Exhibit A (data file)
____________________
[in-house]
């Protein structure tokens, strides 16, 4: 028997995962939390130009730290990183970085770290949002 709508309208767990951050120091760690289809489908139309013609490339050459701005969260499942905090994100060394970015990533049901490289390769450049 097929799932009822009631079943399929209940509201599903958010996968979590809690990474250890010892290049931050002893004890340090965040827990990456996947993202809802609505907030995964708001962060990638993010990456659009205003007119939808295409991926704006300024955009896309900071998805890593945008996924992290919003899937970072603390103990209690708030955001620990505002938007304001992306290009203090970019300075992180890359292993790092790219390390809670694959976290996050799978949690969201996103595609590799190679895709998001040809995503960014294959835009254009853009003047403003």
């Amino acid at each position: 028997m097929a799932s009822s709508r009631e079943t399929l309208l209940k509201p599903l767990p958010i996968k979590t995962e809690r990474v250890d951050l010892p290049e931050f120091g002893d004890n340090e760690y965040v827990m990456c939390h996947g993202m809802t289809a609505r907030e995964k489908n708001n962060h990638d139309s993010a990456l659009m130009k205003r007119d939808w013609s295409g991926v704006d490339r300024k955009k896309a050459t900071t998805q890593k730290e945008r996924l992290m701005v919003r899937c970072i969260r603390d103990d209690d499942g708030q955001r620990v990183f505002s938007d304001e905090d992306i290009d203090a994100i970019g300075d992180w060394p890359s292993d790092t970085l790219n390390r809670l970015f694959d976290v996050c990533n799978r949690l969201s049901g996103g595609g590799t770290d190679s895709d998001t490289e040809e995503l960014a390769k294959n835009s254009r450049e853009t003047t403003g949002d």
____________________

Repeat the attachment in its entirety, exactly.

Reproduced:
[in-house]
């Protein structure tokens, strides 16, 4: 028997995962939390130009730290990183970085770290949002 709508309208767990951050120091760690289809489908139309013609490339050459701005969260499942905090994100060394970015990533049901490289390769450049 097929799932009822009631079943399929209940509201599903958010996968979590809690990474250890010892290049931050002893004890340090965040827990990456996947993202809802609505907030995964708001962060990638993010990456659009205003007119939808295409991926704006300024955009896309900071998805890593945008996924992290919003899937970072603390103990209690708030955001620990505002938007304001992306290009203090970019300075992180890359292993790092790219390390809670694959976290996050799978949690969201996103595609590799190679895709998001040809995503960014294959835009254009853009003047403003």
């Amino acid at each position: 028997m097929a799932s009822s709508r009631e079943t399929l309208l209940k509201p599903l767990p958010i996968k979590t995962e809690r990474v250890d951050l010892p290049e931050f120091g002893d004890n340090e760690y965040v827990m990456c939390h996947g993202m809802t289809a609505r907030e995964k489908n708001n962060h990638d139309s993010a990456l659009m130009k205003r007119d939808w013609s295409g991926v704006d490339r300024k955009k896309a050459t900071t998805q890593k730290e945008r996924l992290m701005v919003r899937c970072i969260r603390d103990d209690d499942g708030q955001r620990v990183f505002s938007d304001e905090d992306i290009d203090a994100i970019g300075d992180w060394p890359s292993d790092t970085l790219n390390r809670l970015f694959d976290v996050c990533n799978r949690l969201s049901g996103g595609g590799t770290d190679s895709d998001t490289e040809e995503l960014a390769k294959n835009s254009r450049e853009t003047t403003g949002d």